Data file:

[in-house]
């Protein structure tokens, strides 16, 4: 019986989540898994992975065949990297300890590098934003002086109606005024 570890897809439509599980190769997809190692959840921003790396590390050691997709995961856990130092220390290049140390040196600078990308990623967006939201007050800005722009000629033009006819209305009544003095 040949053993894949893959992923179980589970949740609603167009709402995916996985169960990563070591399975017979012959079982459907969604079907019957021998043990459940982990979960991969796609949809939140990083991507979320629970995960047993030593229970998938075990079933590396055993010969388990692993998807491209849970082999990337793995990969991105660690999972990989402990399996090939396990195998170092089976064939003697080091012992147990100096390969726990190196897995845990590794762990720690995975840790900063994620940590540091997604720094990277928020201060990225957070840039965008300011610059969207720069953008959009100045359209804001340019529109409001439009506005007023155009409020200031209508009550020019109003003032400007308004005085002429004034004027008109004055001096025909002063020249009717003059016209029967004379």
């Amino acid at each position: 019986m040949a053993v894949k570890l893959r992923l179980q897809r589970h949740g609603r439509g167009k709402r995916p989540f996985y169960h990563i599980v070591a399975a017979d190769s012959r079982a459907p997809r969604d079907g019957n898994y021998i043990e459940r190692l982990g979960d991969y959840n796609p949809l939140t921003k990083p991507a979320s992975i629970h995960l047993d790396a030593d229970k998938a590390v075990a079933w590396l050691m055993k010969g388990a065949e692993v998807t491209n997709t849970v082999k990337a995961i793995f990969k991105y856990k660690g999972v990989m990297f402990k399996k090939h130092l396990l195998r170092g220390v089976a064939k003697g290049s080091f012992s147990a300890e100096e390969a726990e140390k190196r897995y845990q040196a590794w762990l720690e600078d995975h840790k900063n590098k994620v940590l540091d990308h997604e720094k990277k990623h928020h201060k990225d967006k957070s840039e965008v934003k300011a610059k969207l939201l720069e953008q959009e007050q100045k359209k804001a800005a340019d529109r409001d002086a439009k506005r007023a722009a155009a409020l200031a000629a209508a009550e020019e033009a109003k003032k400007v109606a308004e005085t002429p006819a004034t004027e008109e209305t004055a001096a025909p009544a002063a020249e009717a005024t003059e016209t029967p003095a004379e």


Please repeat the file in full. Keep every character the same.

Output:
[in-house]
């Protein structure tokens, strides 16, 4: 019986989540898994992975065949990297300890590098934003002086109606005024 570890897809439509599980190769997809190692959840921003790396590390050691997709995961856990130092220390290049140390040196600078990308990623967006939201007050800005722009000629033009006819209305009544003095 040949053993894949893959992923179980589970949740609603167009709402995916996985169960990563070591399975017979012959079982459907969604079907019957021998043990459940982990979960991969796609949809939140990083991507979320629970995960047993030593229970998938075990079933590396055993010969388990692993998807491209849970082999990337793995990969991105660690999972990989402990399996090939396990195998170092089976064939003697080091012992147990100096390969726990190196897995845990590794762990720690995975840790900063994620940590540091997604720094990277928020201060990225957070840039965008300011610059969207720069953008959009100045359209804001340019529109409001439009506005007023155009409020200031209508009550020019109003003032400007308004005085002429004034004027008109004055001096025909002063020249009717003059016209029967004379």
């Amino acid at each position: 019986m040949a053993v894949k570890l893959r992923l179980q897809r589970h949740g609603r439509g167009k709402r995916p989540f996985y169960h990563i599980v070591a399975a017979d190769s012959r079982a459907p997809r969604d079907g019957n898994y021998i043990e459940r190692l982990g979960d991969y959840n796609p949809l939140t921003k990083p991507a979320s992975i629970h995960l047993d790396a030593d229970k998938a590390v075990a079933w590396l050691m055993k010969g388990a065949e692993v998807t491209n997709t849970v082999k990337a995961i793995f990969k991105y856990k660690g999972v990989m990297f402990k399996k090939h130092l396990l195998r170092g220390v089976a064939k003697g290049s080091f012992s147990a300890e100096e390969a726990e140390k190196r897995y845990q040196a590794w762990l720690e600078d995975h840790k900063n590098k994620v940590l540091d990308h997604e720094k990277k990623h928020h201060k990225d967006k957070s840039e965008v934003k300011a610059k969207l939201l720069e953008q959009e007050q100045k359209k804001a800005a340019d529109r409001d002086a439009k506005r007023a722009a155009a409020l200031a000629a209508a009550e020019e033009a109003k003032k400007v109606a308004e005085t002429p006819a004034t004027e008109e209305t004055a001096a025909p009544a002063a020249e009717a005024t003059e016209t029967p003095a004379e």